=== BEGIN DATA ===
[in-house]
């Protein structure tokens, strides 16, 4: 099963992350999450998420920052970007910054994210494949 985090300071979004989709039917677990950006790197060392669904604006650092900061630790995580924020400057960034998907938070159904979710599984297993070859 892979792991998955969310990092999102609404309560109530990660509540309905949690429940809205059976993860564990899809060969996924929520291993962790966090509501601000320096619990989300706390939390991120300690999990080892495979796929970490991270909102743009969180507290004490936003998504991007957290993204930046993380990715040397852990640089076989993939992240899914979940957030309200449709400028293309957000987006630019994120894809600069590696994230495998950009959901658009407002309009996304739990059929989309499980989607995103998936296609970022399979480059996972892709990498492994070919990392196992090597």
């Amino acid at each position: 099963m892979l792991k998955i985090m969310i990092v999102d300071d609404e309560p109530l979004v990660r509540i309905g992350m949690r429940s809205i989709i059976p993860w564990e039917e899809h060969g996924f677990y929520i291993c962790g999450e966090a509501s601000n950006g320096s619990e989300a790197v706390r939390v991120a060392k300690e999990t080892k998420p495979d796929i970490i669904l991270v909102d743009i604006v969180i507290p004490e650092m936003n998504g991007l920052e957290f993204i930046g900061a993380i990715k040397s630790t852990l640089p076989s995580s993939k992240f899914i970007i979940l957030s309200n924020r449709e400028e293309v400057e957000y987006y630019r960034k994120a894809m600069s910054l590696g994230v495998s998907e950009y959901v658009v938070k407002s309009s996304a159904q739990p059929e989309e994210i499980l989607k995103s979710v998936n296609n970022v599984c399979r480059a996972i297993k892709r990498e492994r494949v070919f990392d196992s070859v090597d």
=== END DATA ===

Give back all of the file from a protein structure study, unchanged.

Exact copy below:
[in-house]
């Protein structure tokens, strides 16, 4: 099963992350999450998420920052970007910054994210494949 985090300071979004989709039917677990950006790197060392669904604006650092900061630790995580924020400057960034998907938070159904979710599984297993070859 892979792991998955969310990092999102609404309560109530990660509540309905949690429940809205059976993860564990899809060969996924929520291993962790966090509501601000320096619990989300706390939390991120300690999990080892495979796929970490991270909102743009969180507290004490936003998504991007957290993204930046993380990715040397852990640089076989993939992240899914979940957030309200449709400028293309957000987006630019994120894809600069590696994230495998950009959901658009407002309009996304739990059929989309499980989607995103998936296609970022399979480059996972892709990498492994070919990392196992090597």
């Amino acid at each position: 099963m892979l792991k998955i985090m969310i990092v999102d300071d609404e309560p109530l979004v990660r509540i309905g992350m949690r429940s809205i989709i059976p993860w564990e039917e899809h060969g996924f677990y929520i291993c962790g999450e966090a509501s601000n950006g320096s619990e989300a790197v706390r939390v991120a060392k300690e999990t080892k998420p495979d796929i970490i669904l991270v909102d743009i604006v969180i507290p004490e650092m936003n998504g991007l920052e957290f993204i930046g900061a993380i990715k040397s630790t852990l640089p076989s995580s993939k992240f899914i970007i979940l957030s309200n924020r449709e400028e293309v400057e957000y987006y630019r960034k994120a894809m600069s910054l590696g994230v495998s998907e950009y959901v658009v938070k407002s309009s996304a159904q739990p059929e989309e994210i499980l989607k995103s979710v998936n296609n970022v599984c399979r480059a996972i297993k892709r990498e492994r494949v070919f990392d196992s070859v090597d």